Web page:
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Attention Is Not All You Need: Google & EPFL Study Reveals Huge Inductive Biases in Self-Attention Architectures

A research team from Google and EPFL proposes a novel approach that sheds light on the operation and inductive biases of self-attention networks, and finds that pure attention decays in rank doubly exponentially with respect to depth.

The 2017 paper Attention is All You Need introduced transformer architectures based on attention mechanisms, marking one of the biggest machine learning (ML) breakthroughs ever. A recent study proposes a new way to study self-attention, its biases, and the problem of rank collapse.

Attention-based architectures have proven effective for improving ML applications in natural language processing (NLP), speech recognition, and most recently in computer vision. Research aimed at understanding the inner workings of transformers and attention in general, however, has been limited.

In the paper Attention is Not All You Need: Pure Attention Loses Rank Doubly Exponentially with Depth, a research team from Google and EPFL (École polytechnique fédérale de Lausanne) proposes a novel approach that sheds light on the operation and inductive biases of self-attention networks (SANs) and finds that pure attention decays in rank doubly exponentially with respect to depth.

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The researchers summarize their work as follows:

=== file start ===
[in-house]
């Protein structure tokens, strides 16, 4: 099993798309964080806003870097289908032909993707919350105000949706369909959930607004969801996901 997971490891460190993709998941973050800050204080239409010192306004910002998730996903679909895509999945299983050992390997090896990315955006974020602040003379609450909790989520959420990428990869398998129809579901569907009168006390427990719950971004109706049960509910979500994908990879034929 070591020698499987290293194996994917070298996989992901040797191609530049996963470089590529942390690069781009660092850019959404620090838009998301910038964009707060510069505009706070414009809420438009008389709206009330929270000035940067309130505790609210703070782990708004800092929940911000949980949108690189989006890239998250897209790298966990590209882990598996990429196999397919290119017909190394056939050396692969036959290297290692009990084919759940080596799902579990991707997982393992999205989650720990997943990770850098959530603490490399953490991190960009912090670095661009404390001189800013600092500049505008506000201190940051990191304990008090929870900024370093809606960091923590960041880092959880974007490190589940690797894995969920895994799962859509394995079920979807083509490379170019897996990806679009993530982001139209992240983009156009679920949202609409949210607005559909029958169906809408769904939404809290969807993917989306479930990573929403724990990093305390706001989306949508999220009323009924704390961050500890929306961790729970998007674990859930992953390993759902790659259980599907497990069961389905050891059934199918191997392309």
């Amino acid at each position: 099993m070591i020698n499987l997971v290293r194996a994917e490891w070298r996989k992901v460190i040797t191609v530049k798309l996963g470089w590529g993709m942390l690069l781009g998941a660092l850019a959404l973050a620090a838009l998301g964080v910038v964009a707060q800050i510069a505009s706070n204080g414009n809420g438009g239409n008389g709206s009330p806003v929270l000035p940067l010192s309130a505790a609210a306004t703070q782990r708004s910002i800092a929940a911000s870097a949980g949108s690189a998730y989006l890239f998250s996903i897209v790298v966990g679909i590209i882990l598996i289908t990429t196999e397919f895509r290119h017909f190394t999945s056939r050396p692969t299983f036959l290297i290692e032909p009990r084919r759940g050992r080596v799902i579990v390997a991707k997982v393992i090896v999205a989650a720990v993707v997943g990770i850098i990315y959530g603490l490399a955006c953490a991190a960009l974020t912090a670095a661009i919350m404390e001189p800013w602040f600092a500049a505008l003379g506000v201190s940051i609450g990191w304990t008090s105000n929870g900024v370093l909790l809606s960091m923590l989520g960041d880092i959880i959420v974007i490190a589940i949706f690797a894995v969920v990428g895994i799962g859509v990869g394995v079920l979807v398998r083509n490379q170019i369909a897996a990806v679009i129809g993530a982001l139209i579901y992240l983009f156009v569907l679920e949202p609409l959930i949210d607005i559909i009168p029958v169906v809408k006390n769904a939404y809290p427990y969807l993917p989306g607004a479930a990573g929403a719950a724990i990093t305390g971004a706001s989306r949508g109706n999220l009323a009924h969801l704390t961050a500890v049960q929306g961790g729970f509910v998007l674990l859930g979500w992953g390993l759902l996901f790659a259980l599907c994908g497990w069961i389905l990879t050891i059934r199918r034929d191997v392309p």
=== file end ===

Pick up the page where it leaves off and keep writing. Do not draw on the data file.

1. Present a systematic study of building blocks of the transformer, revealing opposing impacts between self-attention and the counteracting forces: skip connections and MLP, in contributing and preventing a rank collapse in transformers.
  2. Propose a new method for analyzing SANs via a path decomposition, revealing SANs as an ensemble of shallow networks.
  3. Verify the theory with experiments on common transformer architectures.

The team began by studying the building structure of SANs with skip connections and multi-layer perceptrons (MLPs) disabled. They considered the SAN as a directed acyclic graph, with every node corresponding to a self-attention head and directed edges connecting heads of consecutive layers. Based on this, they then built a path decomposition to describe the actions of a multi-head SAN as the combination of simpler single-head networks. Through the path interactions, they observed that biases are not particularly meaningful; and that each path converges rapidly to a rank-1 matrix with identical rows. The interesting part came when the paths were increased exponentially: each path then degenerated doubly exponentially, resulting in a rank-1 output.

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Two paths in a deep Self-Attention Network (SAN) with H heads and L layers. At each layer, a path can go through one of the heads or bypass the layer. Adding an MLP block after each attention layer forms the transformer architecture.